Not so long ago almost half of all the email I received was spam. The real effect was actually worse as I am also subscribed to a few high-traffic mailing lists which skew the statistics. I now receive virtually *zero* spam, so how has this been achieved?
Previously I was relying on a combination of SpamAssassin and Clam AntiVirus, deployed through amavisd-new. This was moderately successful, but still the spam kept leaking through.
The additional of a Greylisting solution and two Sorbs lists has eradicated spam, with no false positives.
Greylisting works by passing through recognised email instantly and artificially delaying inbound deliveries when it encounters unrecognised email. A recognised email is one that the mail server has seen attempted previously, from the same mail relay and with the same sender and recipient. The trick here is that as nearly all spammers use a bulk send-and-hope approach, they don’t attempt any retries. They have to do this as their lists are so long and databases often inaccurate, so a significant percentage of their list will not be delivered. They simply don’t have the time or inclination to post-process and retry long lists of failed deliveries.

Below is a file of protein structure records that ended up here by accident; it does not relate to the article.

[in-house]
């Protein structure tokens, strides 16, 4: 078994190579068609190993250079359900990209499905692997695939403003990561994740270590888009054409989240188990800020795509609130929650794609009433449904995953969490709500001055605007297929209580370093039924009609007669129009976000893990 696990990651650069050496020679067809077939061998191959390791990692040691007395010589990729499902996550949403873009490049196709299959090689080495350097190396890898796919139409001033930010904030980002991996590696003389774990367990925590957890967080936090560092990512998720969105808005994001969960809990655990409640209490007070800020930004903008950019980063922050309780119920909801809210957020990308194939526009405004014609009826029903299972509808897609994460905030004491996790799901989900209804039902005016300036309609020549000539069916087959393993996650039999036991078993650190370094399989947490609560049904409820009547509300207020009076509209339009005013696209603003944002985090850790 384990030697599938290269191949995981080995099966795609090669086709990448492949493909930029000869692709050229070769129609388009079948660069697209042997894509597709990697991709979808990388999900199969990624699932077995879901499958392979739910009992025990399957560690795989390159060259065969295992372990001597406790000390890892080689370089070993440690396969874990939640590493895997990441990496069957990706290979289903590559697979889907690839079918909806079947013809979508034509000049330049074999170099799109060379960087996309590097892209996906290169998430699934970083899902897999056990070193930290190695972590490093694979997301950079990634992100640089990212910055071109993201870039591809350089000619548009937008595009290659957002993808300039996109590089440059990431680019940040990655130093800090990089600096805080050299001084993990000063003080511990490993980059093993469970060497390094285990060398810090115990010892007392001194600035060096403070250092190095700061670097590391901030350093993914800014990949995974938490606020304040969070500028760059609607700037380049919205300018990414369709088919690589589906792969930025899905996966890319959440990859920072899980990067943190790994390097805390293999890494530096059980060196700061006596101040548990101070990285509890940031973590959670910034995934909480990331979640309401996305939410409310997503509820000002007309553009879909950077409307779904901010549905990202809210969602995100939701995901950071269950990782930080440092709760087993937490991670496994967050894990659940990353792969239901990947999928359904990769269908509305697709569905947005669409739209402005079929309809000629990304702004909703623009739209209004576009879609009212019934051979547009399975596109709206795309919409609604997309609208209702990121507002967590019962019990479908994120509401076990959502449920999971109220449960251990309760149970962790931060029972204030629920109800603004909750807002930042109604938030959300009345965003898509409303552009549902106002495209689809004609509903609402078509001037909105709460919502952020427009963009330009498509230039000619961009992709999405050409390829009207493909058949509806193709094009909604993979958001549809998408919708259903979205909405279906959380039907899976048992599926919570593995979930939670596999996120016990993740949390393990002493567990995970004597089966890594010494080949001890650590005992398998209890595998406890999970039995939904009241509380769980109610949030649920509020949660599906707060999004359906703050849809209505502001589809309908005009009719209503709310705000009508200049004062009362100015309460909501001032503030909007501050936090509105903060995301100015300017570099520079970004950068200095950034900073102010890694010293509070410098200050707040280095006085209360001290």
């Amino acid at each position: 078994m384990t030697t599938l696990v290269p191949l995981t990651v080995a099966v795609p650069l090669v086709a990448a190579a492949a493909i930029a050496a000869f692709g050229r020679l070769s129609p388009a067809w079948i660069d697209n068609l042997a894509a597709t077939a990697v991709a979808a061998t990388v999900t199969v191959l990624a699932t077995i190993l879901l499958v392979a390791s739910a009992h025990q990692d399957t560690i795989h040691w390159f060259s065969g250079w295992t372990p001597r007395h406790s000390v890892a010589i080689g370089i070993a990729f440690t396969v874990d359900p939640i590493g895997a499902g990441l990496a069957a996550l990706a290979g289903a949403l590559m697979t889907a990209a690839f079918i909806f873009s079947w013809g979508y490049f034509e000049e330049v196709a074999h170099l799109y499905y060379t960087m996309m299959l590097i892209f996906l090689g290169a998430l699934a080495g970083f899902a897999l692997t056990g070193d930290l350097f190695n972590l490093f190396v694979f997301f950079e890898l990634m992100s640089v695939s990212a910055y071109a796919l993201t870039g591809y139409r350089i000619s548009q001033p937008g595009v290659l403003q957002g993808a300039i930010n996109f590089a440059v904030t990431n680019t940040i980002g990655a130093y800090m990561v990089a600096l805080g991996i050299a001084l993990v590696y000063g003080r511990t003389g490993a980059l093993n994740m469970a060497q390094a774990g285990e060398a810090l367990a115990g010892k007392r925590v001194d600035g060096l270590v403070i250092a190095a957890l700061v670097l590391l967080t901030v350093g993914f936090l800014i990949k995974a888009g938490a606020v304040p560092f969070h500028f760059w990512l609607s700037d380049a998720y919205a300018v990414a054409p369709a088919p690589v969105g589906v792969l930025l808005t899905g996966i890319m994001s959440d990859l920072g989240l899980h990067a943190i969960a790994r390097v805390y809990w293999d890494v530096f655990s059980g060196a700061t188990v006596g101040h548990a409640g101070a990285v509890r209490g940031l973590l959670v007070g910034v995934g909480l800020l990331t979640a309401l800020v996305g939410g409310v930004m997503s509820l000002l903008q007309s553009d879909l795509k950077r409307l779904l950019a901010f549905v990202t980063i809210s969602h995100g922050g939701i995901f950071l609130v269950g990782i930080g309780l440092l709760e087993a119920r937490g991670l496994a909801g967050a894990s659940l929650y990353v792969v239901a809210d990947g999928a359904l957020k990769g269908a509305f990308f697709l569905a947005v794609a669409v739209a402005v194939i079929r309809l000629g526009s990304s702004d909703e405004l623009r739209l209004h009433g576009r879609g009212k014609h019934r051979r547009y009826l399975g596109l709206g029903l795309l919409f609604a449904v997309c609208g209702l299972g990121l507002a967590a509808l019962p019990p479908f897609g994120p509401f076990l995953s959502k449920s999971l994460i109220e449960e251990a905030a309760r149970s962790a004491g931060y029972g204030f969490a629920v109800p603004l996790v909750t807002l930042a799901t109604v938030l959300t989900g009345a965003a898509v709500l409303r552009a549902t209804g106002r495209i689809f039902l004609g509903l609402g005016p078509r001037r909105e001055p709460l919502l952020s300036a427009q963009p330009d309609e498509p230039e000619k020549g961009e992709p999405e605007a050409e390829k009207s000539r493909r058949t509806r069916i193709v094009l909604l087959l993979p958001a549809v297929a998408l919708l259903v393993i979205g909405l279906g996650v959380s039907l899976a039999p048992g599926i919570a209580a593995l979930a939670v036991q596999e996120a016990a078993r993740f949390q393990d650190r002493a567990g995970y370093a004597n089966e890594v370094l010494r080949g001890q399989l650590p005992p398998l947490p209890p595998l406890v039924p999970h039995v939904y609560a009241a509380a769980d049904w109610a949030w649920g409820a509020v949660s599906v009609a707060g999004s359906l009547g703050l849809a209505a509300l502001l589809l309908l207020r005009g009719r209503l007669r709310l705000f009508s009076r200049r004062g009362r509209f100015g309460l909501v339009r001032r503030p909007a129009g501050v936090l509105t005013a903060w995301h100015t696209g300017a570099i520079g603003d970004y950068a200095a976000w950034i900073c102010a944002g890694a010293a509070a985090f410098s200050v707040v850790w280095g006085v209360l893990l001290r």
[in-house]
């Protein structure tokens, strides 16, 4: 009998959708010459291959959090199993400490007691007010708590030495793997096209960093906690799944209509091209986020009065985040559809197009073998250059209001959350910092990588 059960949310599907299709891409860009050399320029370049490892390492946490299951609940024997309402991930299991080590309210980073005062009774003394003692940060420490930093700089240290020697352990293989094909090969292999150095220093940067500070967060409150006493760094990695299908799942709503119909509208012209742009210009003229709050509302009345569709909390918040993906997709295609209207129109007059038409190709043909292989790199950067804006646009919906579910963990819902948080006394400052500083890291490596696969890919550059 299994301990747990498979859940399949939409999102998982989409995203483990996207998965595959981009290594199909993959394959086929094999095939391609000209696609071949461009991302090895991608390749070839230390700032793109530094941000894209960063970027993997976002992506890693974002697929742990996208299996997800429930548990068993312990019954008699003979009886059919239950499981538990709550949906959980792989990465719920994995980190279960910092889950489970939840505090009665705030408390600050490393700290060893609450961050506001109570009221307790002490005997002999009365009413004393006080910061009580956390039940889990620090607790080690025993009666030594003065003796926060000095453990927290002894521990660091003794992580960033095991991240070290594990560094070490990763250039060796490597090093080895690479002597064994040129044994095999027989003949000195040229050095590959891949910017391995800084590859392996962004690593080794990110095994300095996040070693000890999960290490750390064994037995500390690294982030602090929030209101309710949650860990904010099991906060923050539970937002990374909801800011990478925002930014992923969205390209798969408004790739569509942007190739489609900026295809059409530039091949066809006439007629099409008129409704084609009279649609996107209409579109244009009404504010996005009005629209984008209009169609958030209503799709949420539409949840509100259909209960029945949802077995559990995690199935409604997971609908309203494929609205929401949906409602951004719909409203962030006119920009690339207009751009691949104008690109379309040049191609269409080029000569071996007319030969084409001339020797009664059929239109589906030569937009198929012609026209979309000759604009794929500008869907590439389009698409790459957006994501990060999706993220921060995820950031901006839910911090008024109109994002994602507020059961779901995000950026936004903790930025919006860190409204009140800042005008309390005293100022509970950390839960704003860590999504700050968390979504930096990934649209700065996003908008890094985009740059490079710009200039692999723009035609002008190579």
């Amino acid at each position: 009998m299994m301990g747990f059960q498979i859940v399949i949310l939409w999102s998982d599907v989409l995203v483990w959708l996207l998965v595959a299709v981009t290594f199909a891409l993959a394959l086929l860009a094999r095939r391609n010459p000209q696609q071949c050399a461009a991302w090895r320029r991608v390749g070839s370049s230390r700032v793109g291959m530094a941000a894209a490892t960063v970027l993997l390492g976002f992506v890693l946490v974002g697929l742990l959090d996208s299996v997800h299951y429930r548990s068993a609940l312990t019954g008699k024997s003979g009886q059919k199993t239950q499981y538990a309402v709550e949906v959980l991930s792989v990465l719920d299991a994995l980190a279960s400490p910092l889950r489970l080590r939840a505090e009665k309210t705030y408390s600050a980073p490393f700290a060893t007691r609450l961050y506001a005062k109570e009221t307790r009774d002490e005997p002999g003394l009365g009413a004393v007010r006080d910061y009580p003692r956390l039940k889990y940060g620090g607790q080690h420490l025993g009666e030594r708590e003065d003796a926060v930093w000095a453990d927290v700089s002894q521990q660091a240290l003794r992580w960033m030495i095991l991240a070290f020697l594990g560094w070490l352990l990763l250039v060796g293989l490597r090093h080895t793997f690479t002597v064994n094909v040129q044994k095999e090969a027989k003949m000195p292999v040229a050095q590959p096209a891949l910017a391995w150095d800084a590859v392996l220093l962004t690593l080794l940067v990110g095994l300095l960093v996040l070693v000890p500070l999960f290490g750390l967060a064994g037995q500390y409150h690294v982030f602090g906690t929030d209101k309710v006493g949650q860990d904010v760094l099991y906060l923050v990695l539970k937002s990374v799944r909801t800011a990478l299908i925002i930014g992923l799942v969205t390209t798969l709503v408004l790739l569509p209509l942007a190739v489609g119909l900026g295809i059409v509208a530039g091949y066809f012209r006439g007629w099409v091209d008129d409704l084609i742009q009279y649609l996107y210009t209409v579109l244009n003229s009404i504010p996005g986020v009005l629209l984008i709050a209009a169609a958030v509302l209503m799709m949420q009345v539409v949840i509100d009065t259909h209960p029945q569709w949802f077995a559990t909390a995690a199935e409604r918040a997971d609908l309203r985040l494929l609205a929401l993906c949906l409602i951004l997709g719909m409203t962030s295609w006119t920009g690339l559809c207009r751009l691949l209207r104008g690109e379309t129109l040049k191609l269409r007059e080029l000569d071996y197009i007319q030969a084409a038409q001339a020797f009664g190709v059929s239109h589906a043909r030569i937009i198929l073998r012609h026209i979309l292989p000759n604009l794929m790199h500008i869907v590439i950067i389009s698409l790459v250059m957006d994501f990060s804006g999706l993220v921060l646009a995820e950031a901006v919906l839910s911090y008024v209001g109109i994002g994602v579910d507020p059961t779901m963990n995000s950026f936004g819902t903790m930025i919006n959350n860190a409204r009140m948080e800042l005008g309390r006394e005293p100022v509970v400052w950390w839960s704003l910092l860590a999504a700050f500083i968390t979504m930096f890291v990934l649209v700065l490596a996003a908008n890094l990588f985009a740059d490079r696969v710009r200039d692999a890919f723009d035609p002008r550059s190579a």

A standard email server will queue a deferred email for a subsequent retry and it is at this point that a legitimate email will pass through the Greylisting and be successfully delivered to the intended recipient. The thresholds for delay and recognition can be fine tuned to ensure that email is not delayed unacceptably (who ever said that email was supposed to be instant?)
To augment the defence I also use Sendmail’s DNSBL feature with two of Spam and Open Relay Blocking System’s public lists:
- dul.dnsbl.sorbs.net – Dynamic IP Address ranges
- web.dnsbl.sorbs.net – Web servers which have spammer abusable vulnerabilities (e.g. FormMail scripts)
These checks take place before Greylisting so help to reduce unnecessary database activity.
Take these steps and you too can be spam free 🙂